Multiple Boot Environments

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Revision as of 09:34, 10 July 2012 by Drulavigne (Talk | contribs)

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(Sorry for the inconvenience)

Beginning with version 9.1, PC-BSD supports multiple boot environments on systems that were formatted with ZFS during installation. In 9.1, this feature is configured from the command line. Version 9.2 will provide a graphical interface for managing boot environments (BEs).

Multiple boot environments is a feature originally created by Solaris. It allows you to create a BE, which is a bootable, point-in-time snapshot of the ZFS filesystem. By booting into a snapshot, you return to that point in time in the filesystem. For example, you could create a BE before upgrading, allowing you to boot either into the newly upgraded system or into the snapshot of the system before it was upgraded. Alternately, you could create a snapshot before installing and configuring some software that you wish to test. Once your test is finished, you could boot into what the system looked like before the test.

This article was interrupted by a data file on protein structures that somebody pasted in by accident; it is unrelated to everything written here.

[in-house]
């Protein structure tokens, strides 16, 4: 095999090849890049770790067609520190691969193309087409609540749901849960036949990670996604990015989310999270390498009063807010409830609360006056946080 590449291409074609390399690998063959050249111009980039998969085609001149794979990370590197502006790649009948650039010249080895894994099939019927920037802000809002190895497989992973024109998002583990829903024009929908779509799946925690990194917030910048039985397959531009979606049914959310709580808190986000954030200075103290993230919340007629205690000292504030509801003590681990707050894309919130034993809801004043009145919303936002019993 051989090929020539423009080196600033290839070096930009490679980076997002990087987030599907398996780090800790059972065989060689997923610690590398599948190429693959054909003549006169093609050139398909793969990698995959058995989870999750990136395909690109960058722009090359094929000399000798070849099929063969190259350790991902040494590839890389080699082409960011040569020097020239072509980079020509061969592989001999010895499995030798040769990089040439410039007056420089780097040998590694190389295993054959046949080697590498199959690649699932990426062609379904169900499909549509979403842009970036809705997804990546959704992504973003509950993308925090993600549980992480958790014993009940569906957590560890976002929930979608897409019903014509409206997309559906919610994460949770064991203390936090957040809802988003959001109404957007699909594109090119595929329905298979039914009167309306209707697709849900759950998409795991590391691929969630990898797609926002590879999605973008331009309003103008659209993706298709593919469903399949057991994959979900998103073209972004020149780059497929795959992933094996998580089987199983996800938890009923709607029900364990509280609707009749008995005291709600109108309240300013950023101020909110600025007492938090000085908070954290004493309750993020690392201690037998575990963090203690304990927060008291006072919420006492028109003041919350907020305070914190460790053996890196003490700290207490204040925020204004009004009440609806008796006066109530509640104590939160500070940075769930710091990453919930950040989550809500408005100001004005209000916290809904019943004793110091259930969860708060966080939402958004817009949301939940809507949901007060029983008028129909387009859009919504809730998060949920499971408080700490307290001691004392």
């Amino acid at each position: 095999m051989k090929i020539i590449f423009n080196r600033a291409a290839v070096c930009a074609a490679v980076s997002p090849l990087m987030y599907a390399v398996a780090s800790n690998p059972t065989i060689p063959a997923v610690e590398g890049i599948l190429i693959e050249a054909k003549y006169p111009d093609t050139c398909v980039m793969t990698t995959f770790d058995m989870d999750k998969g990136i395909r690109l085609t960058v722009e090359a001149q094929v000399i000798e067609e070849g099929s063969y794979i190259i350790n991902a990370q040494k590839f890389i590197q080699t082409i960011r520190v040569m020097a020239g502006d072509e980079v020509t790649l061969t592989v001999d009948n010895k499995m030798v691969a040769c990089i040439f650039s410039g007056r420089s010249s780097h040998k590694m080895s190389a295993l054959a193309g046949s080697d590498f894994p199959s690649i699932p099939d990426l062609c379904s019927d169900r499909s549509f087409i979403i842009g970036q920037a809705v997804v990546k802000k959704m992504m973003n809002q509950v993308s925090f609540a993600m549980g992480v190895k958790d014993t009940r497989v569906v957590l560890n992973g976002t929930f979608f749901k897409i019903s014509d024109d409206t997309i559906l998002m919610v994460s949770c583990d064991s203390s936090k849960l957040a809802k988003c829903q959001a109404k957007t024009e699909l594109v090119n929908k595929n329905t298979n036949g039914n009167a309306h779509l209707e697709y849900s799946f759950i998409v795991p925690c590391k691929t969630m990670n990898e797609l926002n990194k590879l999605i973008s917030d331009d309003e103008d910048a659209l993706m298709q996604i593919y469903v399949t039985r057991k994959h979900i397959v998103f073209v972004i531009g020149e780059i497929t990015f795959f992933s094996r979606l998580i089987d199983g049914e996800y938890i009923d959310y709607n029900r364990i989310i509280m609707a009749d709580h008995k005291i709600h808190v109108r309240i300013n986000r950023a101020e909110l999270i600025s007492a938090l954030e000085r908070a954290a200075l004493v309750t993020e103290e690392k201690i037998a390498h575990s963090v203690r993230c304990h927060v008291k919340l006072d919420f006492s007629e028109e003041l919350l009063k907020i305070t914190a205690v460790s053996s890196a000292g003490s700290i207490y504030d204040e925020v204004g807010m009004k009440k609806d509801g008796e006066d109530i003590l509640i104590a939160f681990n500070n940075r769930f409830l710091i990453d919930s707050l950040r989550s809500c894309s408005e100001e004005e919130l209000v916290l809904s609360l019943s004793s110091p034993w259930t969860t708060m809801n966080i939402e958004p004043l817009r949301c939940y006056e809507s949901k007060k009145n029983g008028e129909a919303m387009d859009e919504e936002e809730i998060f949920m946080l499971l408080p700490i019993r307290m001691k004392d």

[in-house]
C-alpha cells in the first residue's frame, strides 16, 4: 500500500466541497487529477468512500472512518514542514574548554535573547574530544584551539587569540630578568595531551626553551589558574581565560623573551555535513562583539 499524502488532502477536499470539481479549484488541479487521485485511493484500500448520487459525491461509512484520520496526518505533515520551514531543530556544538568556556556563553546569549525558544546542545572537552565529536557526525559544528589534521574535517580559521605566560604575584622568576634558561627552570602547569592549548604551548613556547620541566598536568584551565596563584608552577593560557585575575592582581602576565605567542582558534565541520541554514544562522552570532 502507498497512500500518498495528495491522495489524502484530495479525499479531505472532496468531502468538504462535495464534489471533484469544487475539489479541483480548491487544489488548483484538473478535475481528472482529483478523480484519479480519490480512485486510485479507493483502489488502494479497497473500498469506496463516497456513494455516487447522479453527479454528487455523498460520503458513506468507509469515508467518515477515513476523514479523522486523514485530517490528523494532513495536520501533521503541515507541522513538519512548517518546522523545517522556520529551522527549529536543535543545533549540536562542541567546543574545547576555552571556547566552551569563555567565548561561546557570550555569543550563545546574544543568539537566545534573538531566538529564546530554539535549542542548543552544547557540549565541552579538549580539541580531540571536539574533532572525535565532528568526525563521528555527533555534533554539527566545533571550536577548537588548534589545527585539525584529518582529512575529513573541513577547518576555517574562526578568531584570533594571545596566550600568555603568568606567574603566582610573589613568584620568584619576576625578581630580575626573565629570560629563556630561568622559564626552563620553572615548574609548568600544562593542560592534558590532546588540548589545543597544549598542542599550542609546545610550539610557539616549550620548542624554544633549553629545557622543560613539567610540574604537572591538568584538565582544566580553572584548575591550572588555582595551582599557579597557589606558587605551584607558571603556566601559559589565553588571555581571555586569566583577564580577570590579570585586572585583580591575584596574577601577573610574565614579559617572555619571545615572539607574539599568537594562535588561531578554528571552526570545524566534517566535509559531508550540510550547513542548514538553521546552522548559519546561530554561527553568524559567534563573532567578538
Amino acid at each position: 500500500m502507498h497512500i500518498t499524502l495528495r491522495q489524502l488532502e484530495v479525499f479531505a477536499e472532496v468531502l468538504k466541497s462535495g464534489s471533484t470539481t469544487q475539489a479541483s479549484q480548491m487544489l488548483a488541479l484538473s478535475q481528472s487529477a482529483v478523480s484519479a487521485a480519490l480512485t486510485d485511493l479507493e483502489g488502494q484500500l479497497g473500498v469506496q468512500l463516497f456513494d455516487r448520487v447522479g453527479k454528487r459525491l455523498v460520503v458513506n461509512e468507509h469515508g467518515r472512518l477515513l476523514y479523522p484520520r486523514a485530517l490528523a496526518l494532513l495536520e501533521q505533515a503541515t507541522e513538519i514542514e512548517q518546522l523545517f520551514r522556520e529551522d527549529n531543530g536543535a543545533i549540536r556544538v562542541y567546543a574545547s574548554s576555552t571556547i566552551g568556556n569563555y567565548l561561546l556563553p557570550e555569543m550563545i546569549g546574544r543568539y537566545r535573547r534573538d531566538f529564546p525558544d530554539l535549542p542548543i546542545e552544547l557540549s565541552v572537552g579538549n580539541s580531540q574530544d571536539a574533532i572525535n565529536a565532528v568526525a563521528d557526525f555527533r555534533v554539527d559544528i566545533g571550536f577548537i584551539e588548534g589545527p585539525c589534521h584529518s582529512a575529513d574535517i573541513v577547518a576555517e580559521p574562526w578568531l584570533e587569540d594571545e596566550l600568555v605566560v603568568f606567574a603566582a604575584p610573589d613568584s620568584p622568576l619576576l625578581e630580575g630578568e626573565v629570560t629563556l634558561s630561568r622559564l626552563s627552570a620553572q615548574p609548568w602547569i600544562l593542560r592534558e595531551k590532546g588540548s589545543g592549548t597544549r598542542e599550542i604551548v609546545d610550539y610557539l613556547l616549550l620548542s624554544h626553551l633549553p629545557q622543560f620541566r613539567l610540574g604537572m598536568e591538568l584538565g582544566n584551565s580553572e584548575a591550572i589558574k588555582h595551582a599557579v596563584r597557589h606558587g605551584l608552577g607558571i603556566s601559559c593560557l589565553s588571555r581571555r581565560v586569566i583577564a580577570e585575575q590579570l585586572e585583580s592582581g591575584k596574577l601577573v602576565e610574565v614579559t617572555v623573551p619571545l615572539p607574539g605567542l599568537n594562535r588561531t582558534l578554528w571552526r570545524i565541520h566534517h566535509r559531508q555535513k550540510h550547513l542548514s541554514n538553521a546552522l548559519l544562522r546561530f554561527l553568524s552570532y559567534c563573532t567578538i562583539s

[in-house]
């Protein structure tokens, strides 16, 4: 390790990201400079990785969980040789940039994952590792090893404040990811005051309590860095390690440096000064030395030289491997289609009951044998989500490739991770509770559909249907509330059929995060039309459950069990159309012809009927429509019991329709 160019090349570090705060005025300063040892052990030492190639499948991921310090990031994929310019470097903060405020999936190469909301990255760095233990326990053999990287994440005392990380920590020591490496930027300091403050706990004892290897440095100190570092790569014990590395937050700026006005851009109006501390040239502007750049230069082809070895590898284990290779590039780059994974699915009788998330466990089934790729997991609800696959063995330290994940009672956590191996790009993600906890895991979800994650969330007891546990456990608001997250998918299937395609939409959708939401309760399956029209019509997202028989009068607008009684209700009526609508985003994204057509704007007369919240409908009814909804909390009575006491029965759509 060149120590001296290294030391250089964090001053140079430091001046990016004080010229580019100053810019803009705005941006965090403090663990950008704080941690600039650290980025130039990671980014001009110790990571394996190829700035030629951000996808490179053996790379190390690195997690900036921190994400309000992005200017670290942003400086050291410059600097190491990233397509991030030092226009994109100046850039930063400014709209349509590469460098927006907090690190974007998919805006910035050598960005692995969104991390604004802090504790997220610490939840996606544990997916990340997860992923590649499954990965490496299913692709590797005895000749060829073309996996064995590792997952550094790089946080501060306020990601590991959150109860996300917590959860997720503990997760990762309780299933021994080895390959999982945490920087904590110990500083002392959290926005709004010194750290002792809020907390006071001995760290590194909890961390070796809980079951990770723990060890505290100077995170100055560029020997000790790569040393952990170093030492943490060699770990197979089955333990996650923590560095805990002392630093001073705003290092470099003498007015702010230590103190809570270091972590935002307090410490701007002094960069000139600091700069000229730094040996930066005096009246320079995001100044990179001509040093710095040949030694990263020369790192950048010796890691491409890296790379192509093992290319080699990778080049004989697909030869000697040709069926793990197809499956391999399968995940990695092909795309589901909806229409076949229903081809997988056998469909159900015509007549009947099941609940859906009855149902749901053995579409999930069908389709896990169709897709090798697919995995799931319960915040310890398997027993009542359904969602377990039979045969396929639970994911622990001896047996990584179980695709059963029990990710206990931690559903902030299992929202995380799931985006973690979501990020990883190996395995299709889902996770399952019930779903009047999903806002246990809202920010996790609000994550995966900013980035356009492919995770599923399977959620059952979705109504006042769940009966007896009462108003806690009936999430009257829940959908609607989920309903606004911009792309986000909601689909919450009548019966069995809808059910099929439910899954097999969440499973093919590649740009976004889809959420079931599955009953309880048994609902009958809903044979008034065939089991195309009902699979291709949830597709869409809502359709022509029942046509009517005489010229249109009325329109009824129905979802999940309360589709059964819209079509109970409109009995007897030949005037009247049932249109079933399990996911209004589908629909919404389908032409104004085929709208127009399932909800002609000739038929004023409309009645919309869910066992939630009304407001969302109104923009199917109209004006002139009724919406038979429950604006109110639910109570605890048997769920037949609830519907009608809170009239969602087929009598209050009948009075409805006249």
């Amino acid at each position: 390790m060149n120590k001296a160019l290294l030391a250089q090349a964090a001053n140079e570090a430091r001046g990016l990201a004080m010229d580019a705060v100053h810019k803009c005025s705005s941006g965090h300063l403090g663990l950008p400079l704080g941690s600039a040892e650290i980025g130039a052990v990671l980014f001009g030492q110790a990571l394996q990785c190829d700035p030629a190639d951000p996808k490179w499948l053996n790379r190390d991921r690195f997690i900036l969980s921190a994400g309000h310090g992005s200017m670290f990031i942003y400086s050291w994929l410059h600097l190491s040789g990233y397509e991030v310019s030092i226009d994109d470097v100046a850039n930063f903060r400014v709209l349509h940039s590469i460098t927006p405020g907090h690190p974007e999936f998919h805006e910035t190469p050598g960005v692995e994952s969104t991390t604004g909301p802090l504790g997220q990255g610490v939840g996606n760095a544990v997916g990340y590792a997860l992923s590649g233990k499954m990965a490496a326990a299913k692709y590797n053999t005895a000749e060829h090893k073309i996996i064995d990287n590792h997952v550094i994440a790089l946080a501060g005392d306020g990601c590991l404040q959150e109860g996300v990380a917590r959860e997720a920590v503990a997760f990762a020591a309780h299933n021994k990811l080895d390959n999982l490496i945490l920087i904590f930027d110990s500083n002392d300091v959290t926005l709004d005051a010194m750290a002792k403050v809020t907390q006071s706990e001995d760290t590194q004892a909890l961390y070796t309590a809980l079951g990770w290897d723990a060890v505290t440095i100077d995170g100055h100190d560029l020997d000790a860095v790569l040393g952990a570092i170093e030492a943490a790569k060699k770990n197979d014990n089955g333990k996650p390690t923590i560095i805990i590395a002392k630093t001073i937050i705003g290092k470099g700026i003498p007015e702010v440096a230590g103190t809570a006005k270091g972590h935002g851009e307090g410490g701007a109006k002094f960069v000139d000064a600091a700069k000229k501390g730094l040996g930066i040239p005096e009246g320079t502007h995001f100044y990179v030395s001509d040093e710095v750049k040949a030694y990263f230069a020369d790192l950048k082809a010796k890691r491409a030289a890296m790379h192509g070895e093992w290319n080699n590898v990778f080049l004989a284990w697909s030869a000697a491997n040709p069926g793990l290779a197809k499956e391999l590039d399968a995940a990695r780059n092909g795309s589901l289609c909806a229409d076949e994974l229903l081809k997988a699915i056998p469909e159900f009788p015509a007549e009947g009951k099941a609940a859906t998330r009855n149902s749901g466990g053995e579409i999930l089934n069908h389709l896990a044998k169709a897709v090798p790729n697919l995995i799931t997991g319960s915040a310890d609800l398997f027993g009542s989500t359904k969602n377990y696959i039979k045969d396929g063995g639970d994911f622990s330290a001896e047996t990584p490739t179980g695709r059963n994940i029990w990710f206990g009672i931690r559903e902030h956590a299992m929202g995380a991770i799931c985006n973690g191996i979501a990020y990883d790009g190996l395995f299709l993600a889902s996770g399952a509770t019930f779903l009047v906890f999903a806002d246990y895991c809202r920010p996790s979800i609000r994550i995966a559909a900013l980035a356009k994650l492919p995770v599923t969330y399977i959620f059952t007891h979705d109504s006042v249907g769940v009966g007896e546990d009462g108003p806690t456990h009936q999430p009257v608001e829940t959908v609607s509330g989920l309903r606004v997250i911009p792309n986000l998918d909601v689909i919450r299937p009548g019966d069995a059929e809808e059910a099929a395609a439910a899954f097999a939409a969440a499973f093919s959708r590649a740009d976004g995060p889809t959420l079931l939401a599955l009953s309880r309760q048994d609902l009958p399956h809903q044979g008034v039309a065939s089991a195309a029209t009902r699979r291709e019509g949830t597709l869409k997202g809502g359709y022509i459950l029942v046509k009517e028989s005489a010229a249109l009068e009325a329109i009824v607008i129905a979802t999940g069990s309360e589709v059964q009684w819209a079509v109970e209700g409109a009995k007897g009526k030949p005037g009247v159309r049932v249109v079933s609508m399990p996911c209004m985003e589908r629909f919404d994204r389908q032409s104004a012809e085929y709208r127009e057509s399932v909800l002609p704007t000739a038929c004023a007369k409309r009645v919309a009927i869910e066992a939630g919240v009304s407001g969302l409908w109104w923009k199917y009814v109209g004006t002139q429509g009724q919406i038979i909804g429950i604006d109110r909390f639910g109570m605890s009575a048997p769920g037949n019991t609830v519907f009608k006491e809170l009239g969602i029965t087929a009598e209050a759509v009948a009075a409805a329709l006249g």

BE's are managed withe the beadm command which must be run as the superuser. The following example creates a BE of the ZFS pool named beforeupgrade.

beadm create beforeupgrade 
Created successfully

To view the BEs, use the list command

beadm list
BE            Active Mountpoint Space Policy Created
default       NR     /          6.05G static 2012-07-09 05:06
beforeupgrade -      -             1K static 2012-07-10 12:25

The possible flags in the Active field are as follows:

  • R: active on reboot
  • N: active now
  • NR: active now and active on reboot
  • -: inactive

In this example, the ZFS pool is the default BE, is active now and at next reboot, and is mounted. The newly created beforeupgrade BE exists, but is inactive. To activate the new BE:

beadm activate beforeupgrade
Activated successfully
beadm list
BE            Active Mountpoint Space Policy Created
default       N      /          64.5K static 2012-07-09 05:06
beforeupgrade R      -          6.05G static 2012-07-10 12:25


References